Tuesday, November 14, 2006

"What's your favorite band?"

Books and Culture publishes a review of the work of Sufjan Stevens. My ignorance of his work parallels my indifference to much contemporary popular music - my enthusiasm tends to be reserved for the generation of Clapton and Dylan - which is also about the last time I paid much attention to "Christian" rock. What is "Christian rock"? And why?
What's your favorite band?" Youth pastors in evangelical churches from Anaheim, California, to Virginia Beach, Virginia, have been asking young people that question since Richard Nixon's famed meeting with Elvis in the Oval Office. Whenever teenagers answered with the Doors, Bon Jovi, Black Sabbath, or Run DMC, religious mentors steered their impressionable charges to sacred analogues: Resurrection Band, Barnabas, Stryper, Freedom of Soul. In the 1980s, popular Christian author J. Brent Bill created a "sounds like" music chart, an easy-to-use guide for those newly initiated into the Christian subculture. (It's the kind of tool Ned Flanders, the kind-hearted fundy on The Simpsons, would love to employ for his two sons, Rod and Todd.)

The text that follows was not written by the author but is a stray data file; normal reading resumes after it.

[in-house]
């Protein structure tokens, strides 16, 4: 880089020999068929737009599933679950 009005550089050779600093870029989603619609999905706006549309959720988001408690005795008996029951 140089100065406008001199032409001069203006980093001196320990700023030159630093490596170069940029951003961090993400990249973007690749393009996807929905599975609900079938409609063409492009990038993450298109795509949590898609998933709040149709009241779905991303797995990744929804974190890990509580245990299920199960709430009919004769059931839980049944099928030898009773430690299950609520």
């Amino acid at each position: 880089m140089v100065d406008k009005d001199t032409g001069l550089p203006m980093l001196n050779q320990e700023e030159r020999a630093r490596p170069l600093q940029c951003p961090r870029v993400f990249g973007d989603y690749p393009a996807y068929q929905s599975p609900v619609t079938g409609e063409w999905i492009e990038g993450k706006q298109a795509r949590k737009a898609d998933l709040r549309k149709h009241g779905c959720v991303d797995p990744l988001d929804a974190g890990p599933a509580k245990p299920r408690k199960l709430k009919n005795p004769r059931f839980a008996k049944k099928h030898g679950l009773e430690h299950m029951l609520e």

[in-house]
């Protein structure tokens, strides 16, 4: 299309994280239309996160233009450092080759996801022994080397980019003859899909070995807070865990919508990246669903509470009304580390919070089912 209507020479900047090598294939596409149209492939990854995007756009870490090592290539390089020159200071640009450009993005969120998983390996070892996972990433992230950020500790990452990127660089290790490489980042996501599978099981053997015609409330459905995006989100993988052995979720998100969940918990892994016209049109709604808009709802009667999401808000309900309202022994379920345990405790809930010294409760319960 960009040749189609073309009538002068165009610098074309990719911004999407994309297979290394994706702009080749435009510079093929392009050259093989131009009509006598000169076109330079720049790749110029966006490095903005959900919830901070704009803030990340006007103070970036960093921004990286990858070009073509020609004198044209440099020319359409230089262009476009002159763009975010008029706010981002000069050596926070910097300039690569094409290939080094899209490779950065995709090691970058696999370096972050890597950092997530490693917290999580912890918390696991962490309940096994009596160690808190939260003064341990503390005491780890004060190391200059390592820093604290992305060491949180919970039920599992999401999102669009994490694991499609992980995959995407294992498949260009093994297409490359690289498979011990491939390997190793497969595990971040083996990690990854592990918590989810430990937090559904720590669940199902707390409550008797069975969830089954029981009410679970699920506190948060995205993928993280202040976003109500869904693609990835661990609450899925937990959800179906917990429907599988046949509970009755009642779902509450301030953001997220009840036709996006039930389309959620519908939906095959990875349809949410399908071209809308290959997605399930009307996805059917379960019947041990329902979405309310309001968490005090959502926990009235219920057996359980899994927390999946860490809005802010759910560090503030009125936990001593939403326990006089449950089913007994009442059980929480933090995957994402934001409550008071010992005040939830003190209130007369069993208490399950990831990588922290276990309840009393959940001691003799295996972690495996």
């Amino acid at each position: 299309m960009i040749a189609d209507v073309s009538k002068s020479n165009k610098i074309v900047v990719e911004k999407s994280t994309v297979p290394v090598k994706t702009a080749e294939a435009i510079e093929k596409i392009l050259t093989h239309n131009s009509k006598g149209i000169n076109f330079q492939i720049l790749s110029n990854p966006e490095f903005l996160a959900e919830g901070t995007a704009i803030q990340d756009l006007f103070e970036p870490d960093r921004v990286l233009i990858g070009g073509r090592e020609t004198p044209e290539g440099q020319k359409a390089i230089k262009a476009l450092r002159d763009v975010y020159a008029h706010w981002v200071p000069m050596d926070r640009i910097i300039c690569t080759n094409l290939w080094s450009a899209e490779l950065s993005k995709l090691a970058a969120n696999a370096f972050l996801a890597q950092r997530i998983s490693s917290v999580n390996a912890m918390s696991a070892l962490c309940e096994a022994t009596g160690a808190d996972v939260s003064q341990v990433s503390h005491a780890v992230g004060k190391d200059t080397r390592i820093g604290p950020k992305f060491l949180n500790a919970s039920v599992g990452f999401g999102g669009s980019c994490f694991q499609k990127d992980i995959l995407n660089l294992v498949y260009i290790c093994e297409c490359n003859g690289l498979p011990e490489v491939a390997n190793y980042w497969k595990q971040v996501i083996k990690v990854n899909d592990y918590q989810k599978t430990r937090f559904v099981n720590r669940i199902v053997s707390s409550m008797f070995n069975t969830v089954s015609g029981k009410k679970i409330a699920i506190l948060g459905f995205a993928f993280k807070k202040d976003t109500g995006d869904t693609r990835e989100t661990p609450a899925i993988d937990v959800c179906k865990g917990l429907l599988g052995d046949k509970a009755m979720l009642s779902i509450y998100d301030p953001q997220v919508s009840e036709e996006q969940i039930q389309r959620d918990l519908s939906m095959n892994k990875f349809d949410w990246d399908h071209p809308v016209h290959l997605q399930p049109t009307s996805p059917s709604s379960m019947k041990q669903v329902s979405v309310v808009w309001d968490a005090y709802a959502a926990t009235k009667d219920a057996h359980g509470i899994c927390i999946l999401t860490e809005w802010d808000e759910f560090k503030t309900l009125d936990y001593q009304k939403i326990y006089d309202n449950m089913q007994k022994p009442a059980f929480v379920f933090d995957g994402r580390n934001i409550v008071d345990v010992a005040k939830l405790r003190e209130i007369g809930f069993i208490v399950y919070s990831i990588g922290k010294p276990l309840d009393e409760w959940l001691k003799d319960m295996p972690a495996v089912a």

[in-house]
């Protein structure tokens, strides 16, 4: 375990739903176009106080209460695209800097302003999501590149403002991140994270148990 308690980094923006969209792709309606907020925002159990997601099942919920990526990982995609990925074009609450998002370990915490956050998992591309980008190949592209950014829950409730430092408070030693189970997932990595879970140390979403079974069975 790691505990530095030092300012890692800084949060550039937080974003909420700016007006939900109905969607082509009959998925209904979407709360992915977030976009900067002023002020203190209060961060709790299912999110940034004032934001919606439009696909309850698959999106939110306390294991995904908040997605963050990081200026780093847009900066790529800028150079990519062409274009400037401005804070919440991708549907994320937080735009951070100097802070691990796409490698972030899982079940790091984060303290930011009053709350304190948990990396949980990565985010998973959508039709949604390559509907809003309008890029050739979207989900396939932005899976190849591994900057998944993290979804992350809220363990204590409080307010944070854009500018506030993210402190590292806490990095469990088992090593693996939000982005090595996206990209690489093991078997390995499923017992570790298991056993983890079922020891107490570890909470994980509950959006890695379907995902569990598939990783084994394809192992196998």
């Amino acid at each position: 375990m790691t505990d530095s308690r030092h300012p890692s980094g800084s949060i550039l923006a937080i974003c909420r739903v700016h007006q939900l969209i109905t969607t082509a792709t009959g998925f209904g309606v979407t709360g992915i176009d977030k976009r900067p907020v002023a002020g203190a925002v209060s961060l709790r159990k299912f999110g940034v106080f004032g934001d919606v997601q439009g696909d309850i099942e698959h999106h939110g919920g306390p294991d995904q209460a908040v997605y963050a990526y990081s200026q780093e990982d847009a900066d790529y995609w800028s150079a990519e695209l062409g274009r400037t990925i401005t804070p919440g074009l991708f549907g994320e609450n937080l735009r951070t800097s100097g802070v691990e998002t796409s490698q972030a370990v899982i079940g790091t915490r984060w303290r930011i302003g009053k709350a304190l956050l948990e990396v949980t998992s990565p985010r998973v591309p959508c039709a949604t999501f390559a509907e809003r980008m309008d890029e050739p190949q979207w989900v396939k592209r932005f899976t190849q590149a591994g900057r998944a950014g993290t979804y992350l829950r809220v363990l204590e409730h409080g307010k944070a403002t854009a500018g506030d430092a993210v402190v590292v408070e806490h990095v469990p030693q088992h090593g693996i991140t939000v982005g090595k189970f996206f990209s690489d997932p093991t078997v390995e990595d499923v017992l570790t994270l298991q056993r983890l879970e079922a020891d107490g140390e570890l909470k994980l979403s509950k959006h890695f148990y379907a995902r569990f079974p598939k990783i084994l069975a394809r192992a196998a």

The relationship between so-called Jesus rock and secular music is as peculiar as it is fascinating. Since the Jesus People movement first swaddled the gospel in the tattered rags of the counterculture, Christian rock has grown steadily, inhabiting almost every niche in the splintered world of contemporary music. You want Christian death metal, Christian rap, Christian indie rock, Christian electronica? You got it. Part of the job of being a youth pastor today rests on being hip to the dozens of massive Christian rock festivals that take place around the country every summer, having a mental map of nearby Christian coffee houses and bookstores, and always being ready to usher teens into the safe world of Christian music.
The reviewers again raise some of the fundamental questions about "Christian rock." Is it about finding "safe" music for Christian youth? Is it a futile attempt to be "hip" or "cool" in an indifferent, secular world? Do we want a self-conscious message music [i.e. propaganda]? Or, as in any of the arts, would it be better if artists who are Christians simply allow the faith which should affect every part of life also inform their work?

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